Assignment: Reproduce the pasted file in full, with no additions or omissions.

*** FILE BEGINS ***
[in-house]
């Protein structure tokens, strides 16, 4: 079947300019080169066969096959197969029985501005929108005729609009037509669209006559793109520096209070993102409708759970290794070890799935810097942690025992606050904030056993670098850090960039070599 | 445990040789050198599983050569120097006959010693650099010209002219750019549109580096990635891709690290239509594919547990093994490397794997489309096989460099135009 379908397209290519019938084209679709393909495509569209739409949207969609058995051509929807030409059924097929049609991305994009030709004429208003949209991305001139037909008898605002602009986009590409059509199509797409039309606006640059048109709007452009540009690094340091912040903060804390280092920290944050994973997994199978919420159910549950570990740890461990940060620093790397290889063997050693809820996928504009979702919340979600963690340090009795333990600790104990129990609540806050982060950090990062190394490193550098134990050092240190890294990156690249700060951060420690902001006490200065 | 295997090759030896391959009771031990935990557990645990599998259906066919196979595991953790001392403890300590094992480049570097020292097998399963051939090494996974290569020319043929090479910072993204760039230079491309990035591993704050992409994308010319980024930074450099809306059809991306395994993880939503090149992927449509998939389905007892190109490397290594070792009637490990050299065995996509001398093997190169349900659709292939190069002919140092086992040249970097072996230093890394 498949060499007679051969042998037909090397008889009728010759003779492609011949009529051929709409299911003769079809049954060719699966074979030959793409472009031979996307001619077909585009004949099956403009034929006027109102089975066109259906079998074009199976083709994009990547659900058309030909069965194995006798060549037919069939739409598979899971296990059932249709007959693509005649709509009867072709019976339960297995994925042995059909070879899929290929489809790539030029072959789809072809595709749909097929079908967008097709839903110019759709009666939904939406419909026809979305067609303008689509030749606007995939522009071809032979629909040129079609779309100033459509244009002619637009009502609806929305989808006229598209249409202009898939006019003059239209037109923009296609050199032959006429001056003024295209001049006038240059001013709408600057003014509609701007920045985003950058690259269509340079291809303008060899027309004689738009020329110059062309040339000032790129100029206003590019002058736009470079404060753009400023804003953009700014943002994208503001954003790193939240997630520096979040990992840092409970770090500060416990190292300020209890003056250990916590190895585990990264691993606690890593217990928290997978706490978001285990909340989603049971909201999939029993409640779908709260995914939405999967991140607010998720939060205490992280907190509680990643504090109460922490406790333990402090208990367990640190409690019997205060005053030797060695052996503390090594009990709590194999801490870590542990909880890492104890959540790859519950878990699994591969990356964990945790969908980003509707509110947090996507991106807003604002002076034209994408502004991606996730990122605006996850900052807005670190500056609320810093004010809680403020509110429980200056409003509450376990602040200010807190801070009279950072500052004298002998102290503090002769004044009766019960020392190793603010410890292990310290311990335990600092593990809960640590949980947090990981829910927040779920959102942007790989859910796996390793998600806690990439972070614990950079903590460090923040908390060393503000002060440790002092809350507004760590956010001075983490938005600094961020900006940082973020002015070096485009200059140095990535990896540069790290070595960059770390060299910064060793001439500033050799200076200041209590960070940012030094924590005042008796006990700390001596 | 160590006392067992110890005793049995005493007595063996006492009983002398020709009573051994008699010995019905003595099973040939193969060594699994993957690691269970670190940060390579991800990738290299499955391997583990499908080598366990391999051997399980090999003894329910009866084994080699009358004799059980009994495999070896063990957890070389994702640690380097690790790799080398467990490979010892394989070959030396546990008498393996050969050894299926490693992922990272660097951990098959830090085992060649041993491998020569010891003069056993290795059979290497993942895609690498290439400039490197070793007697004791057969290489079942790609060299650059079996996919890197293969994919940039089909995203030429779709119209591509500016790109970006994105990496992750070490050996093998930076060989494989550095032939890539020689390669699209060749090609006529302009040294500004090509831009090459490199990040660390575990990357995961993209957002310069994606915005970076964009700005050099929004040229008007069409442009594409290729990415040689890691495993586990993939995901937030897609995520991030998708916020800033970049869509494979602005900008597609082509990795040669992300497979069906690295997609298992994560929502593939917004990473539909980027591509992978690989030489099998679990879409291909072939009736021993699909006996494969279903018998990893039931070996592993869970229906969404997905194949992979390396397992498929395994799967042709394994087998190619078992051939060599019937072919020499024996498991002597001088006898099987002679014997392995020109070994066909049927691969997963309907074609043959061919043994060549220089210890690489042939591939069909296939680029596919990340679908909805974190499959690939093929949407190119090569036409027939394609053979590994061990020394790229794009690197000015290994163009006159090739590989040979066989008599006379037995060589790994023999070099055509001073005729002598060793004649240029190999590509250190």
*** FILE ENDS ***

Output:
[in-house]
């Protein structure tokens, strides 16, 4: 079947300019080169066969096959197969029985501005929108005729609009037509669209006559793109520096209070993102409708759970290794070890799935810097942690025992606050904030056993670098850090960039070599 | 445990040789050198599983050569120097006959010693650099010209002219750019549109580096990635891709690290239509594919547990093994490397794997489309096989460099135009 379908397209290519019938084209679709393909495509569209739409949207969609058995051509929807030409059924097929049609991305994009030709004429208003949209991305001139037909008898605002602009986009590409059509199509797409039309606006640059048109709007452009540009690094340091912040903060804390280092920290944050994973997994199978919420159910549950570990740890461990940060620093790397290889063997050693809820996928504009979702919340979600963690340090009795333990600790104990129990609540806050982060950090990062190394490193550098134990050092240190890294990156690249700060951060420690902001006490200065 | 295997090759030896391959009771031990935990557990645990599998259906066919196979595991953790001392403890300590094992480049570097020292097998399963051939090494996974290569020319043929090479910072993204760039230079491309990035591993704050992409994308010319980024930074450099809306059809991306395994993880939503090149992927449509998939389905007892190109490397290594070792009637490990050299065995996509001398093997190169349900659709292939190069002919140092086992040249970097072996230093890394 498949060499007679051969042998037909090397008889009728010759003779492609011949009529051929709409299911003769079809049954060719699966074979030959793409472009031979996307001619077909585009004949099956403009034929006027109102089975066109259906079998074009199976083709994009990547659900058309030909069965194995006798060549037919069939739409598979899971296990059932249709007959693509005649709509009867072709019976339960297995994925042995059909070879899929290929489809790539030029072959789809072809595709749909097929079908967008097709839903110019759709009666939904939406419909026809979305067609303008689509030749606007995939522009071809032979629909040129079609779309100033459509244009002619637009009502609806929305989808006229598209249409202009898939006019003059239209037109923009296609050199032959006429001056003024295209001049006038240059001013709408600057003014509609701007920045985003950058690259269509340079291809303008060899027309004689738009020329110059062309040339000032790129100029206003590019002058736009470079404060753009400023804003953009700014943002994208503001954003790193939240997630520096979040990992840092409970770090500060416990190292300020209890003056250990916590190895585990990264691993606690890593217990928290997978706490978001285990909340989603049971909201999939029993409640779908709260995914939405999967991140607010998720939060205490992280907190509680990643504090109460922490406790333990402090208990367990640190409690019997205060005053030797060695052996503390090594009990709590194999801490870590542990909880890492104890959540790859519950878990699994591969990356964990945790969908980003509707509110947090996507991106807003604002002076034209994408502004991606996730990122605006996850900052807005670190500056609320810093004010809680403020509110429980200056409003509450376990602040200010807190801070009279950072500052004298002998102290503090002769004044009766019960020392190793603010410890292990310290311990335990600092593990809960640590949980947090990981829910927040779920959102942007790989859910796996390793998600806690990439972070614990950079903590460090923040908390060393503000002060440790002092809350507004760590956010001075983490938005600094961020900006940082973020002015070096485009200059140095990535990896540069790290070595960059770390060299910064060793001439500033050799200076200041209590960070940012030094924590005042008796006990700390001596 | 160590006392067992110890005793049995005493007595063996006492009983002398020709009573051994008699010995019905003595099973040939193969060594699994993957690691269970670190940060390579991800990738290299499955391997583990499908080598366990391999051997399980090999003894329910009866084994080699009358004799059980009994495999070896063990957890070389994702640690380097690790790799080398467990490979010892394989070959030396546990008498393996050969050894299926490693992922990272660097951990098959830090085992060649041993491998020569010891003069056993290795059979290497993942895609690498290439400039490197070793007697004791057969290489079942790609060299650059079996996919890197293969994919940039089909995203030429779709119209591509500016790109970006994105990496992750070490050996093998930076060989494989550095032939890539020689390669699209060749090609006529302009040294500004090509831009090459490199990040660390575990990357995961993209957002310069994606915005970076964009700005050099929004040229008007069409442009594409290729990415040689890691495993586990993939995901937030897609995520991030998708916020800033970049869509494979602005900008597609082509990795040669992300497979069906690295997609298992994560929502593939917004990473539909980027591509992978690989030489099998679990879409291909072939009736021993699909006996494969279903018998990893039931070996592993869970229906969404997905194949992979390396397992498929395994799967042709394994087998190619078992051939060599019937072919020499024996498991002597001088006898099987002679014997392995020109070994066909049927691969997963309907074609043959061919043994060549220089210890690489042939591939069909296939680029596919990340679908909805974190499959690939093929949407190119090569036409027939394609053979590994061990020394790229794009690197000015290994163009006159090739590989040979066989008599006379037995060589790994023999070099055509001073005729002598060793004649240029190999590509250190």